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Amazon's entry into health care could ramp up competition in Pittsburgh

| Tuesday, Jan. 30, 2018, 2:54 p.m.
The UPMC sign sits atop the U.S. Steel Tower in downtown Pittsburgh on Jan. 11, 2018.
Nate Smallwood | Tribune-Review
The UPMC sign sits atop the U.S. Steel Tower in downtown Pittsburgh on Jan. 11, 2018.

Barely three months ago, UPMC vowed to become the “Amazon of health care.”

But is Amazon beating the health giant to the punch?

The announcement Tuesday by Amazon, JPMorgan Chase and Berkshire Hathaway on plans to create a company to help workers get health care at reasonable costs has the potential to change hospital stays and possibly how a pill is delivered to a patient.

And that could eventually mean lower health care costs for the Greater Pittsburgh region.

“The ballooning costs of (health care) act as a hungry tapeworm on the American economy,” said Warren Buffett, the billionaire investor and CEO of Berkshire Hathaway, in a statement announcing the new company. “Our group does not come to this problem with answers. But, we also do not accept it as inevitable. Rather, we share the belief that putting our collective resources behind the country's best talent can, in time, check the rise in health costs while concurrently enhancing patient safety and outcomes.”

James McTiernan, area vice pres­ident of Gallagher Benefit Services Inc., a downtown Pittsburgh insurance health benefit company, said the venture has the potential to streamline health care delivery.

“It's exciting,” he said. “The way to access goods and services is changing dramatically.”

The three companies did not provide details of their plan, and whether it involves providing health insurance or building actual hospitals to provide care.

All they said was their company will be independent and “free from profit-making incentives and constraints.” Plus, the new company's initial focus would be on technology, which could mean streamlining.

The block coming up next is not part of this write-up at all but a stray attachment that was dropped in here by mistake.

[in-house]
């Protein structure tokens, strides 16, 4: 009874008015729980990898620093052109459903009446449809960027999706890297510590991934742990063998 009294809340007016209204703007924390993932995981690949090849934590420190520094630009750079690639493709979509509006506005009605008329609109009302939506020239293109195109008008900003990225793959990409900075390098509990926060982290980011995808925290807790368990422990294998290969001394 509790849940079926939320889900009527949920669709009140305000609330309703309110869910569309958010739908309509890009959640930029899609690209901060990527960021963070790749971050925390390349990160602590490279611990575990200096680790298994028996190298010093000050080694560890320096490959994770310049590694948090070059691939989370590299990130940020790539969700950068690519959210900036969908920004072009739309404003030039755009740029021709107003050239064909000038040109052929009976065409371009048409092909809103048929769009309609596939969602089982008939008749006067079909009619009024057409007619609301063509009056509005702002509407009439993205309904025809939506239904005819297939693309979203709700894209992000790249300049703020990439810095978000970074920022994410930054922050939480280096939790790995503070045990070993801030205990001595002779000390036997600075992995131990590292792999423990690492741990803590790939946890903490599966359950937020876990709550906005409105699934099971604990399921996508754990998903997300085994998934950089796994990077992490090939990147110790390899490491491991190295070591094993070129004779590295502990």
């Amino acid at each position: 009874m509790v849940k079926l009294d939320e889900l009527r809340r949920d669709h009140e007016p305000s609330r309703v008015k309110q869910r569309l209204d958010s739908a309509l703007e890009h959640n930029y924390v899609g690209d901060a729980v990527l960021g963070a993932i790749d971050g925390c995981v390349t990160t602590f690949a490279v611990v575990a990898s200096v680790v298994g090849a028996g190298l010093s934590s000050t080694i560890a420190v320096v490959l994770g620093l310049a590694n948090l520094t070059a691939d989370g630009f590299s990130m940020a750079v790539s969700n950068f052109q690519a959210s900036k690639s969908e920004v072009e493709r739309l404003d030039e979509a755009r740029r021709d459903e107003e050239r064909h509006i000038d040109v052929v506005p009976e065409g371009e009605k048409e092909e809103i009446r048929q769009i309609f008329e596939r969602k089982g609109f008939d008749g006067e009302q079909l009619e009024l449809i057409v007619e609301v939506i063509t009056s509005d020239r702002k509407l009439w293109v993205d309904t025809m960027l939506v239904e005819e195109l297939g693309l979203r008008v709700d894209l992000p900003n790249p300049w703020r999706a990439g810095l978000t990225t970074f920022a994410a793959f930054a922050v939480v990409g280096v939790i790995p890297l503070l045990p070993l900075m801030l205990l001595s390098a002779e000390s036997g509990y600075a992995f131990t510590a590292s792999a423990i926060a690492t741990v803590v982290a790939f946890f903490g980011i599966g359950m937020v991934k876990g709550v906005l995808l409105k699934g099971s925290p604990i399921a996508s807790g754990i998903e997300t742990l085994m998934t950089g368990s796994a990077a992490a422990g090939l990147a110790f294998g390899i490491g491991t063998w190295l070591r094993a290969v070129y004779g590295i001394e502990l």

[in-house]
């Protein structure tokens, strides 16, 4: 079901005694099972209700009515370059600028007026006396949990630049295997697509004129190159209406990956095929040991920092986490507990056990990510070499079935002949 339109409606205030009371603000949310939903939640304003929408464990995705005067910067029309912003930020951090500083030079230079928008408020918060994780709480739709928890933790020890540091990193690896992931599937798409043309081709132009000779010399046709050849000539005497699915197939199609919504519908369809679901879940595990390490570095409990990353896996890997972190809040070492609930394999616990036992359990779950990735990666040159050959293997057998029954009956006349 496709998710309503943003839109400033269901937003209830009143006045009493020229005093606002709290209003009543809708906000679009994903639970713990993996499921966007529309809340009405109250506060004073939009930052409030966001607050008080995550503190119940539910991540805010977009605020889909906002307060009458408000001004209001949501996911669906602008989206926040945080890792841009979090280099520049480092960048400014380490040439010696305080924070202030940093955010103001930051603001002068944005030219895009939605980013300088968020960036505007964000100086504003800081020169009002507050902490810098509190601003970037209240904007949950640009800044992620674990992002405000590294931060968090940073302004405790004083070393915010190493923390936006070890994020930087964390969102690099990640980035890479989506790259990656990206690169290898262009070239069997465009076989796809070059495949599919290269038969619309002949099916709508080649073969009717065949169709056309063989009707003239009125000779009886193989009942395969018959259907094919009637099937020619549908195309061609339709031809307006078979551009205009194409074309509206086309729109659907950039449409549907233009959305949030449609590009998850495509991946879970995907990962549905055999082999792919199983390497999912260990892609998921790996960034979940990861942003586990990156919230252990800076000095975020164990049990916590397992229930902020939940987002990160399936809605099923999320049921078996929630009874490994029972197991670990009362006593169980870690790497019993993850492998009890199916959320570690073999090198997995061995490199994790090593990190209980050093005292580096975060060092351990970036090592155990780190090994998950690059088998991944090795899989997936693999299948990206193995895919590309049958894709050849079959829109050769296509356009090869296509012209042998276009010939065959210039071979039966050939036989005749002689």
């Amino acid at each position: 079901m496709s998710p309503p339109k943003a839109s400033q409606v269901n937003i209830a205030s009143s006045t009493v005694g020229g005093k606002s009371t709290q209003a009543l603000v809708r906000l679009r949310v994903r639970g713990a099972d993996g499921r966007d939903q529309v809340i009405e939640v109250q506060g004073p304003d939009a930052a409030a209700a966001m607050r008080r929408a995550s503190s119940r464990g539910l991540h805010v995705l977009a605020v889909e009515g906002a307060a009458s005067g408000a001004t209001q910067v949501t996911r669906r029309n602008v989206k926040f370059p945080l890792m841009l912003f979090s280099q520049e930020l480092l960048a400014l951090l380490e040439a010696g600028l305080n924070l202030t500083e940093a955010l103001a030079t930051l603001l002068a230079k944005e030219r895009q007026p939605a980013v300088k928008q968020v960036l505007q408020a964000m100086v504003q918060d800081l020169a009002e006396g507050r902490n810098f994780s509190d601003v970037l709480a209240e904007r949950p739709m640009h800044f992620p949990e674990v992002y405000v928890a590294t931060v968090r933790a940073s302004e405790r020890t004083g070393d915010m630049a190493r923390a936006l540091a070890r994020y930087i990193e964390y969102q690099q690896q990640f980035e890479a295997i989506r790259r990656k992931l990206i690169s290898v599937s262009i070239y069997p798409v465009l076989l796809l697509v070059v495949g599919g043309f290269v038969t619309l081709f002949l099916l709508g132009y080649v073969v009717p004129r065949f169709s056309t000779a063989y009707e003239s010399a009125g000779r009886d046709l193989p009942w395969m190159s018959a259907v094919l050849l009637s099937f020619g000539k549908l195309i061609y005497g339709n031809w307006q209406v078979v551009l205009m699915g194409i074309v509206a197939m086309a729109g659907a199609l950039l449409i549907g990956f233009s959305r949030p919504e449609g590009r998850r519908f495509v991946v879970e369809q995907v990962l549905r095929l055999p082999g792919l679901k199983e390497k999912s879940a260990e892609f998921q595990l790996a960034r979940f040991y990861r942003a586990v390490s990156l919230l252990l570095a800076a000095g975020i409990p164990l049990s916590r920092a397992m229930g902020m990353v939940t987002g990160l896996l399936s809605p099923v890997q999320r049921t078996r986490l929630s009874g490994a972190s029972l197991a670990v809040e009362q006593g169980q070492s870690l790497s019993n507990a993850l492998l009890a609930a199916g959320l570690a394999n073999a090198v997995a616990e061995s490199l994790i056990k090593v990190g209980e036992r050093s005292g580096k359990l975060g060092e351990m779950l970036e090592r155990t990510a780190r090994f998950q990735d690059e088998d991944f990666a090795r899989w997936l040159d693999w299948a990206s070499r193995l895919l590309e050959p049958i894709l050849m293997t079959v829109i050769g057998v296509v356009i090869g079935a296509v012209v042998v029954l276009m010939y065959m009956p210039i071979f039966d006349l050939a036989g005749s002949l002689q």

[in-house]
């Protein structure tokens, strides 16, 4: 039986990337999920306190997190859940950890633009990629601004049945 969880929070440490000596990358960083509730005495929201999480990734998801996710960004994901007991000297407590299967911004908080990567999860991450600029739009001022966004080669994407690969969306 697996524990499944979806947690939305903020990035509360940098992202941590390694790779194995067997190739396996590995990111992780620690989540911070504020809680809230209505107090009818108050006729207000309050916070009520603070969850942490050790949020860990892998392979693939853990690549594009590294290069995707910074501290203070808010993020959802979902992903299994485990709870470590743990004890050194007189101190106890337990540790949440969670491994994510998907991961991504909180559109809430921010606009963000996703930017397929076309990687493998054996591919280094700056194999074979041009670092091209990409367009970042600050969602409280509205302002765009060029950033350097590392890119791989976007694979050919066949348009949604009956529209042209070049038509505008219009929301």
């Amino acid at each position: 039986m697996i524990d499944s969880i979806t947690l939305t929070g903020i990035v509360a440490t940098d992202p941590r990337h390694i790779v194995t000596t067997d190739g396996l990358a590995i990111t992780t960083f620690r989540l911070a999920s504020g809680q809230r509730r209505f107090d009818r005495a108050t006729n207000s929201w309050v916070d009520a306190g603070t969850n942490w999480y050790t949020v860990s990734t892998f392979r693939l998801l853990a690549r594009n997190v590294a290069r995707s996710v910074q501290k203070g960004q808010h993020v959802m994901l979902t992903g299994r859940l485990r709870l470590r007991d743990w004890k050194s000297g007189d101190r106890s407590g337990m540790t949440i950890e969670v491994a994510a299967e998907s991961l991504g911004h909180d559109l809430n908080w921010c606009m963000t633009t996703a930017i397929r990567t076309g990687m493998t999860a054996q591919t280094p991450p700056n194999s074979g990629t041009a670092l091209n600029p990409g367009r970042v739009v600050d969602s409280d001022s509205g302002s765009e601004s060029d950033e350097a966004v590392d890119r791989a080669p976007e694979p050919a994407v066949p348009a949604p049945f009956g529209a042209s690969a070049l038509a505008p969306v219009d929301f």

Amesh Adalja, a physician who works in the Pittsburgh market, said he welcomes the partnership and views it as a positive alliance.

“Amazon changed the traditional book-selling market,” said Adalja, adding that the venture could increase innovation in health care.

“It could allow health care to benefit from the digital revolution,” he said.

Stephen Foreman, associate professor of Health Care Administration at Robert Morris University, said it is unclear what this will mean for Pittsburgh and the rest of Western Pennsylvania, where UPMC and Allegheny Health Network dominate the market.

“The industry has evolved to where it is for a reason,” said Foreman, who has been involved in the health care field for 40 years. “You have to give them a lot of credit for concentrating on the health care problem.”

Foreman doesn't expect UPMC or Alle­gheny Health Network to have much of a reaction — at this point.

“It's going to have to be large companies who are willing to innovate,” Foreman said.

“They are too busy going after each other,” he said. “Until someone has an idea of what this venture means, I have no theories.”

“But, if Amazon can make drone delivery work, then perhaps,” Foreman said.

UPMC, which recorded $14 billion in revenue in 2016, did not provide a person who could comment on what the three companies are doing.

In November, Jeffrey Romoff, UPMC's president and CEO, announced plans to construct three specialty hospitals at a cost of $2 billion. During that announcement, Romoff said, “UPMC desires to be the Amazon of health care.”

Allegheny Health Network and Highmark Health also announced plans last fall for a $700 million expansion plan to build a new hospital in Pine and four smaller hospitals, including one in Hempfield and the others at undisclosed locations throughout the region.

“The announcement today outlines a concept and suggests how these employers are taking a more active role in their health care,” said Aaron Billger, a Highmark spokesman. “At Highmark, we see all-size employers actively engaged in their employee benefits. We have robust collaborations to work with employers to manage their costs and deliver customized solutions for their employees.”

The joint effort between the three companies is still in the early planning stages, but it will be spearheaded by Todd Combs, an investment officer of Berkshire Hathaway; Marvelle Sullivan Berchtold, managing director of JP Morgan Chase, one of the largest banks in the United States; and Beth Galetti, an Amazon senior vice president, according to a statement on JPMorgan's website.

Pittsburgh is one of 20 cities or regions still in the running for Amazon's second headquarters. As many as 50,000 high-paying jobs and $5 billion in investment are at stake.

Suzanne Elliott is a Tribune-Review staff writer. Reach her at selliott@tribweb.com or via Twitter @41Suzanne.

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